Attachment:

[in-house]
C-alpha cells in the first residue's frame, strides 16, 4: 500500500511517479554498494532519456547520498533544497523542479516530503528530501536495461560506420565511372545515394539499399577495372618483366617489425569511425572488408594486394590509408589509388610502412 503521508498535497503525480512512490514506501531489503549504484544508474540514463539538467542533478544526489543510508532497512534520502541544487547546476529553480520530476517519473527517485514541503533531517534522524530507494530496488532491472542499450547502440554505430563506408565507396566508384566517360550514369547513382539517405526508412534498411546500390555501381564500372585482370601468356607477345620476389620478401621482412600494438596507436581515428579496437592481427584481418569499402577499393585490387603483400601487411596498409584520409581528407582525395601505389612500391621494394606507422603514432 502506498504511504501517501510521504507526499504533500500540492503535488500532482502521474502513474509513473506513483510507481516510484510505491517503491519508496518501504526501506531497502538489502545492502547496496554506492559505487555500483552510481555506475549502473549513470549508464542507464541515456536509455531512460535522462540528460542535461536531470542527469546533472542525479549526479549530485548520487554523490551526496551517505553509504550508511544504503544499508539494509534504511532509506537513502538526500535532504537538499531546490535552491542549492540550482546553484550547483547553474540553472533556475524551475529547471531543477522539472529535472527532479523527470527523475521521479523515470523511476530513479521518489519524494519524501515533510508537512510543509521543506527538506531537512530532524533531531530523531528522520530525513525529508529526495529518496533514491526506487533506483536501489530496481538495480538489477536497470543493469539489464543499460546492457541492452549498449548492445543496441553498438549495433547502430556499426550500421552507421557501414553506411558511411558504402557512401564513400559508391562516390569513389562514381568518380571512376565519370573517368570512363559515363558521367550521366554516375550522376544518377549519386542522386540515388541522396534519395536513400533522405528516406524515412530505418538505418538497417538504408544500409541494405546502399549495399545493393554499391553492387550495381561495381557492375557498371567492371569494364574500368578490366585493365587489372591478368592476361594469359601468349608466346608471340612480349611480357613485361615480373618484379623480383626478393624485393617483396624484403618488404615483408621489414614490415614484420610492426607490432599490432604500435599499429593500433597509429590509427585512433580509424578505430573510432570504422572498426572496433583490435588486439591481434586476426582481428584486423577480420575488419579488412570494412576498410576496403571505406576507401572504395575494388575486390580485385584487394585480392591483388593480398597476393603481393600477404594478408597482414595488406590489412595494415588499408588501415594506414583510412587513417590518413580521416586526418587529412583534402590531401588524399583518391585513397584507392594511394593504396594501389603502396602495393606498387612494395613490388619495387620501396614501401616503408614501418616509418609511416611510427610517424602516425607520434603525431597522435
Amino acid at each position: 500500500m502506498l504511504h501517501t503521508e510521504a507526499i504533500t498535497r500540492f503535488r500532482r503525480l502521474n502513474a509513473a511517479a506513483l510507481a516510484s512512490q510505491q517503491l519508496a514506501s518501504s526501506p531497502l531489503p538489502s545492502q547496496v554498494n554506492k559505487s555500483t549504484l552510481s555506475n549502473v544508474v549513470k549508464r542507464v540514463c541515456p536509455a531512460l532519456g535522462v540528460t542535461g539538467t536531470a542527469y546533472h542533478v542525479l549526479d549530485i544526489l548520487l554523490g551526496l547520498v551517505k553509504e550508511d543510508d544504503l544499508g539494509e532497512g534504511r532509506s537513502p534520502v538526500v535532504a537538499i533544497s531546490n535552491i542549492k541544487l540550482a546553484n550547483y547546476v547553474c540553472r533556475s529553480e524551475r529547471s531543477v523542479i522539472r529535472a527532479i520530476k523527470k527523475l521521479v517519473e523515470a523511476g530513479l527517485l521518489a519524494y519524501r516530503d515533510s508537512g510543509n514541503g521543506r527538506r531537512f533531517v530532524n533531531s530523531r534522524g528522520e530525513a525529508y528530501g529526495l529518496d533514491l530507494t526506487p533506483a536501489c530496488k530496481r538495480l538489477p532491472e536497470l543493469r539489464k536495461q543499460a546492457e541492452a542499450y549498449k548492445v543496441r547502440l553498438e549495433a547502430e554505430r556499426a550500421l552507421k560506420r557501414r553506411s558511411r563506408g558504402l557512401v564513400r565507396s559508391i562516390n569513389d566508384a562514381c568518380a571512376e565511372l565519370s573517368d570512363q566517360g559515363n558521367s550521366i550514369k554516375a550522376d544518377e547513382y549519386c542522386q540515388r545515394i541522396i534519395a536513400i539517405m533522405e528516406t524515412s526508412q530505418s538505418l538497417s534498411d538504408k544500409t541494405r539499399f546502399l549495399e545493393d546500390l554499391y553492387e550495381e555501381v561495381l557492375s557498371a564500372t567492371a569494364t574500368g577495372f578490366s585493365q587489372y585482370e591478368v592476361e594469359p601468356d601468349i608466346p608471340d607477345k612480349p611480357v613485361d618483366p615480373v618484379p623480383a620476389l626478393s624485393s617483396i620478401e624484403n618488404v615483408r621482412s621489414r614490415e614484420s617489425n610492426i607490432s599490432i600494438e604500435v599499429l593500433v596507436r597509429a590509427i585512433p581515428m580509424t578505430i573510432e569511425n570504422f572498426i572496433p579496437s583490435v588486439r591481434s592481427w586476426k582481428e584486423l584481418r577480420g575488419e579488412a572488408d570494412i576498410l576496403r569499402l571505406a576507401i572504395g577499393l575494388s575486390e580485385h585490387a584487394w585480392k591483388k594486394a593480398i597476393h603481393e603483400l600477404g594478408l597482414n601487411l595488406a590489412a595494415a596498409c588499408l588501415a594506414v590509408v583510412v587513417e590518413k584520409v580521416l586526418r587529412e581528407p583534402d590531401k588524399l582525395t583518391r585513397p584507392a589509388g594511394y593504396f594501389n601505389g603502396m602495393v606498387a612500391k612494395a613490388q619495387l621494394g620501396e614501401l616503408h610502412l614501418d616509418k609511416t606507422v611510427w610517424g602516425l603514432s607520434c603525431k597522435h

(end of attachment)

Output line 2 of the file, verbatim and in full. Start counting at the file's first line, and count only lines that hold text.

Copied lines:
C-alpha cells in the first residue's frame, strides 16, 4: 500500500511517479554498494532519456547520498533544497523542479516530503528530501536495461560506420565511372545515394539499399577495372618483366617489425569511425572488408594486394590509408589509388610502412 503521508498535497503525480512512490514506501531489503549504484544508474540514463539538467542533478544526489543510508532497512534520502541544487547546476529553480520530476517519473527517485514541503533531517534522524530507494530496488532491472542499450547502440554505430563506408565507396566508384566517360550514369547513382539517405526508412534498411546500390555501381564500372585482370601468356607477345620476389620478401621482412600494438596507436581515428579496437592481427584481418569499402577499393585490387603483400601487411596498409584520409581528407582525395601505389612500391621494394606507422603514432 502506498504511504501517501510521504507526499504533500500540492503535488500532482502521474502513474509513473506513483510507481516510484510505491517503491519508496518501504526501506531497502538489502545492502547496496554506492559505487555500483552510481555506475549502473549513470549508464542507464541515456536509455531512460535522462540528460542535461536531470542527469546533472542525479549526479549530485548520487554523490551526496551517505553509504550508511544504503544499508539494509534504511532509506537513502538526500535532504537538499531546490535552491542549492540550482546553484550547483547553474540553472533556475524551475529547471531543477522539472529535472527532479523527470527523475521521479523515470523511476530513479521518489519524494519524501515533510508537512510543509521543506527538506531537512530532524533531531530523531528522520530525513525529508529526495529518496533514491526506487533506483536501489530496481538495480538489477536497470543493469539489464543499460546492457541492452549498449548492445543496441553498438549495433547502430556499426550500421552507421557501414553506411558511411558504402557512401564513400559508391562516390569513389562514381568518380571512376565519370573517368570512363559515363558521367550521366554516375550522376544518377549519386542522386540515388541522396534519395536513400533522405528516406524515412530505418538505418538497417538504408544500409541494405546502399549495399545493393554499391553492387550495381561495381557492375557498371567492371569494364574500368578490366585493365587489372591478368592476361594469359601468349608466346608471340612480349611480357613485361615480373618484379623480383626478393624485393617483396624484403618488404615483408621489414614490415614484420610492426607490432599490432604500435599499429593500433597509429590509427585512433580509424578505430573510432570504422572498426572496433583490435588486439591481434586476426582481428584486423577480420575488419579488412570494412576498410576496403571505406576507401572504395575494388575486390580485385584487394585480392591483388593480398597476393603481393600477404594478408597482414595488406590489412595494415588499408588501415594506414583510412587513417590518413580521416586526418587529412583534402590531401588524399583518391585513397584507392594511394593504396594501389603502396602495393606498387612494395613490388619495387620501396614501401616503408614501418616509418609511416611510427610517424602516425607520434603525431597522435